Frankenstein

by: Mary Shelley

Chapters 11–12

Like Victor, the monster comes to regard knowledge as dangerous, as it can have unforeseen negative consequences. After realizing that he is horribly different from human beings, the monster cries, “Of what a strange nature is knowledge! It clings to the mind, when it has once seized on it, like a lichen on the rock.” Knowledge is permanent and irreversible; once gained, it cannot be dispossessed. Just as the monster, a product of knowledge, spins out of Victor’s control, so too can knowledge itself, once uncovered, create irreversible harm.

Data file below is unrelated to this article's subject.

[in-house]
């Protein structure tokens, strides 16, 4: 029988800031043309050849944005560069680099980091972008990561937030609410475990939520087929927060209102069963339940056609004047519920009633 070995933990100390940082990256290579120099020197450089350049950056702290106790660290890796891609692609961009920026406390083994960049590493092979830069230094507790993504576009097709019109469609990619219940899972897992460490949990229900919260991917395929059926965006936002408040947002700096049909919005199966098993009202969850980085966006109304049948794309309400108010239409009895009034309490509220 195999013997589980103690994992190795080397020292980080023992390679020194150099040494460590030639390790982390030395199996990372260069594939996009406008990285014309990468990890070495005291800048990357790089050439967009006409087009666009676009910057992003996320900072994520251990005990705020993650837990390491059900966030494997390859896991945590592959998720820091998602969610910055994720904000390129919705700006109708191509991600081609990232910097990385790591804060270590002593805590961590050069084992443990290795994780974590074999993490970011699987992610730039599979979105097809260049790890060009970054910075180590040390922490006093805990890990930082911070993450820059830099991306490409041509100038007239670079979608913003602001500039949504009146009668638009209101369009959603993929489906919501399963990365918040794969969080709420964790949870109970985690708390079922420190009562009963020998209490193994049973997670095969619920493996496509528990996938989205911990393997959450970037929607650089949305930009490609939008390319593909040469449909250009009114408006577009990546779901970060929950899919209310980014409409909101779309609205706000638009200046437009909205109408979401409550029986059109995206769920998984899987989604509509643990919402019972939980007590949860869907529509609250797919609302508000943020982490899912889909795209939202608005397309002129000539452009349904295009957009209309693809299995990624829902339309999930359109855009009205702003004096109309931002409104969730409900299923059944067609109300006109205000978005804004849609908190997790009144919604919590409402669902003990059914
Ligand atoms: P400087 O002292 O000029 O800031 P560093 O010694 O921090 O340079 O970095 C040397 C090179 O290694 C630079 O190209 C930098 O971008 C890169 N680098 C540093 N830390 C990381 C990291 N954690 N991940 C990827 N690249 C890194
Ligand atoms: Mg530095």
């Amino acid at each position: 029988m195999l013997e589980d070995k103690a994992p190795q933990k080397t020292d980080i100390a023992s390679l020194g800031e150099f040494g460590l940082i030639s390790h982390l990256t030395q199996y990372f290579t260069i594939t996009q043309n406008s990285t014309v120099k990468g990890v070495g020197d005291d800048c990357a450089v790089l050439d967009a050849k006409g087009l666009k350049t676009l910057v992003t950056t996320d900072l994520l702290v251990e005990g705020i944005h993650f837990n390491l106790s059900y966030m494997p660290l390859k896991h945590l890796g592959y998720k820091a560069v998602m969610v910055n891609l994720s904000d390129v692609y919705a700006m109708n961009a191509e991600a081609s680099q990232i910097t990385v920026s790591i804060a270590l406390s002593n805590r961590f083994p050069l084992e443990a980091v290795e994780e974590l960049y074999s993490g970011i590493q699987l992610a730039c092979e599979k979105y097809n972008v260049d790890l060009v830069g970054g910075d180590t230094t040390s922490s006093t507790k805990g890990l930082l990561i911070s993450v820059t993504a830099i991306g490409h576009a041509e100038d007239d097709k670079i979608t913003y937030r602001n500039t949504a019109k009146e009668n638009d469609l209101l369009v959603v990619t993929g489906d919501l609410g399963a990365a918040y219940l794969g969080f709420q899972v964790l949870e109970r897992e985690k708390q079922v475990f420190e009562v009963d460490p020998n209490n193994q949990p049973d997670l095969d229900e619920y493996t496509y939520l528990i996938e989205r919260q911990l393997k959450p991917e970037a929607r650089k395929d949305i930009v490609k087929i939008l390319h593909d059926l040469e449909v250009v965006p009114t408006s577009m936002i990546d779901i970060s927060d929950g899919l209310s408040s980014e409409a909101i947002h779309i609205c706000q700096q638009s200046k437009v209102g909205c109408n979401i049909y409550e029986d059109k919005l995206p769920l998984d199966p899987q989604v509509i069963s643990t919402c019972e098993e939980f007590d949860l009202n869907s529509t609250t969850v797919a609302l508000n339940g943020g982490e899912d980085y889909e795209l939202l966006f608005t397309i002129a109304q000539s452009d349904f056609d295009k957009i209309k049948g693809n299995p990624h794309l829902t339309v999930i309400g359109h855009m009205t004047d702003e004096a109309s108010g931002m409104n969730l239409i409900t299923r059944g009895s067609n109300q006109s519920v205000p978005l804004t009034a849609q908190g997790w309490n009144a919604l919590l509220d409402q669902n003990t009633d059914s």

Certain elements of the narrative style persist as the perspective transitions from Victor to the monster. Both narrators are emotional, sensitive, aware of nature’s power, and concerned with the dangers of knowledge; both express themselves in an elegant, Romantic, slightly melodramatic tone. One can argue that the similarity of their tones arises as a function of the filtering inherent in the layered narrative: the monster speaks through Victor, Victor speaks through Walton, and Walton ultimately speaks through the sensitive, Romantic Shelley. However, one can also explore whether the structure of the novel itself helps explain these narrative parallels. The growing list of similarities between Victor and the monster suggests that the two characters may not be so different after all.